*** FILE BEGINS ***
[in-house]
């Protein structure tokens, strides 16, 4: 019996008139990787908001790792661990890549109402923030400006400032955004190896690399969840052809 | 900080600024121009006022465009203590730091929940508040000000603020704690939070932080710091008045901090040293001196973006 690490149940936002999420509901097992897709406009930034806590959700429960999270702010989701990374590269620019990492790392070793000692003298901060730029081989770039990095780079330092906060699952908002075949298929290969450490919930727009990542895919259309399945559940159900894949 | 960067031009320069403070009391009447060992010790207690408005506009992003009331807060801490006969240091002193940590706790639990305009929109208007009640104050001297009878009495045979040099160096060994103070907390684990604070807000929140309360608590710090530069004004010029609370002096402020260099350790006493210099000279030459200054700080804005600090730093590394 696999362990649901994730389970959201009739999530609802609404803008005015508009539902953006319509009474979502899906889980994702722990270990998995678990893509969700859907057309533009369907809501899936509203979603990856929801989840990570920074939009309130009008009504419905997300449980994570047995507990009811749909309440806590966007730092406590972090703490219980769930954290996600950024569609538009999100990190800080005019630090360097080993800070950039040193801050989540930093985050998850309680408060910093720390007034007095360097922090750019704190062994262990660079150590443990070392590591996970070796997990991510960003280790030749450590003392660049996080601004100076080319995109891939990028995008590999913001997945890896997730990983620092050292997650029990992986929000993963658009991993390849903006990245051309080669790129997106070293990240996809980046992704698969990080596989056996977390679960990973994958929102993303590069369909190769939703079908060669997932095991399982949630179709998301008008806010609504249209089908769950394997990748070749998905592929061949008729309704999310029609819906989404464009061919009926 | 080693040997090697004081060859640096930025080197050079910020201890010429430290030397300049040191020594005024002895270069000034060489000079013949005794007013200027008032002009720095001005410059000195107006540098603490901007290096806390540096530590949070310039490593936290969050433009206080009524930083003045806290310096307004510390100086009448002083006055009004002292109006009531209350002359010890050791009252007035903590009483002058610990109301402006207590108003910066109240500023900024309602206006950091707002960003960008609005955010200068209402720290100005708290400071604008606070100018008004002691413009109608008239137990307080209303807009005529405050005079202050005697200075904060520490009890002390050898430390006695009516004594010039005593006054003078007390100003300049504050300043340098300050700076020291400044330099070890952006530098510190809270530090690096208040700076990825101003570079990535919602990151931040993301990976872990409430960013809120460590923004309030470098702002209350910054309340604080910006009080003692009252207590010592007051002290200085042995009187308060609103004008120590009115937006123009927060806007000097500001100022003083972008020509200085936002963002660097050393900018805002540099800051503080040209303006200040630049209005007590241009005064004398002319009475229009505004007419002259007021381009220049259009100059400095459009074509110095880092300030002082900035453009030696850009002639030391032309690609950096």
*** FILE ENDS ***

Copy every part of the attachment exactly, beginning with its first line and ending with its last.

[in-house]
């Protein structure tokens, strides 16, 4: 019996008139990787908001790792661990890549109402923030400006400032955004190896690399969840052809 | 900080600024121009006022465009203590730091929940508040000000603020704690939070932080710091008045901090040293001196973006 690490149940936002999420509901097992897709406009930034806590959700429960999270702010989701990374590269620019990492790392070793000692003298901060730029081989770039990095780079330092906060699952908002075949298929290969450490919930727009990542895919259309399945559940159900894949 | 960067031009320069403070009391009447060992010790207690408005506009992003009331807060801490006969240091002193940590706790639990305009929109208007009640104050001297009878009495045979040099160096060994103070907390684990604070807000929140309360608590710090530069004004010029609370002096402020260099350790006493210099000279030459200054700080804005600090730093590394 696999362990649901994730389970959201009739999530609802609404803008005015508009539902953006319509009474979502899906889980994702722990270990998995678990893509969700859907057309533009369907809501899936509203979603990856929801989840990570920074939009309130009008009504419905997300449980994570047995507990009811749909309440806590966007730092406590972090703490219980769930954290996600950024569609538009999100990190800080005019630090360097080993800070950039040193801050989540930093985050998850309680408060910093720390007034007095360097922090750019704190062994262990660079150590443990070392590591996970070796997990991510960003280790030749450590003392660049996080601004100076080319995109891939990028995008590999913001997945890896997730990983620092050292997650029990992986929000993963658009991993390849903006990245051309080669790129997106070293990240996809980046992704698969990080596989056996977390679960990973994958929102993303590069369909190769939703079908060669997932095991399982949630179709998301008008806010609504249209089908769950394997990748070749998905592929061949008729309704999310029609819906989404464009061919009926 | 080693040997090697004081060859640096930025080197050079910020201890010429430290030397300049040191020594005024002895270069000034060489000079013949005794007013200027008032002009720095001005410059000195107006540098603490901007290096806390540096530590949070310039490593936290969050433009206080009524930083003045806290310096307004510390100086009448002083006055009004002292109006009531209350002359010890050791009252007035903590009483002058610990109301402006207590108003910066109240500023900024309602206006950091707002960003960008609005955010200068209402720290100005708290400071604008606070100018008004002691413009109608008239137990307080209303807009005529405050005079202050005697200075904060520490009890002390050898430390006695009516004594010039005593006054003078007390100003300049504050300043340098300050700076020291400044330099070890952006530098510190809270530090690096208040700076990825101003570079990535919602990151931040993301990976872990409430960013809120460590923004309030470098702002209350910054309340604080910006009080003692009252207590010592007051002290200085042995009187308060609103004008120590009115937006123009927060806007000097500001100022003083972008020509200085936002963002660097050393900018805002540099800051503080040209303006200040630049209005007590241009005064004398002319009475229009505004007419002259007021381009220049259009100059400095459009074509110095880092300030002082900035453009030696850009002639030391032309690609950096």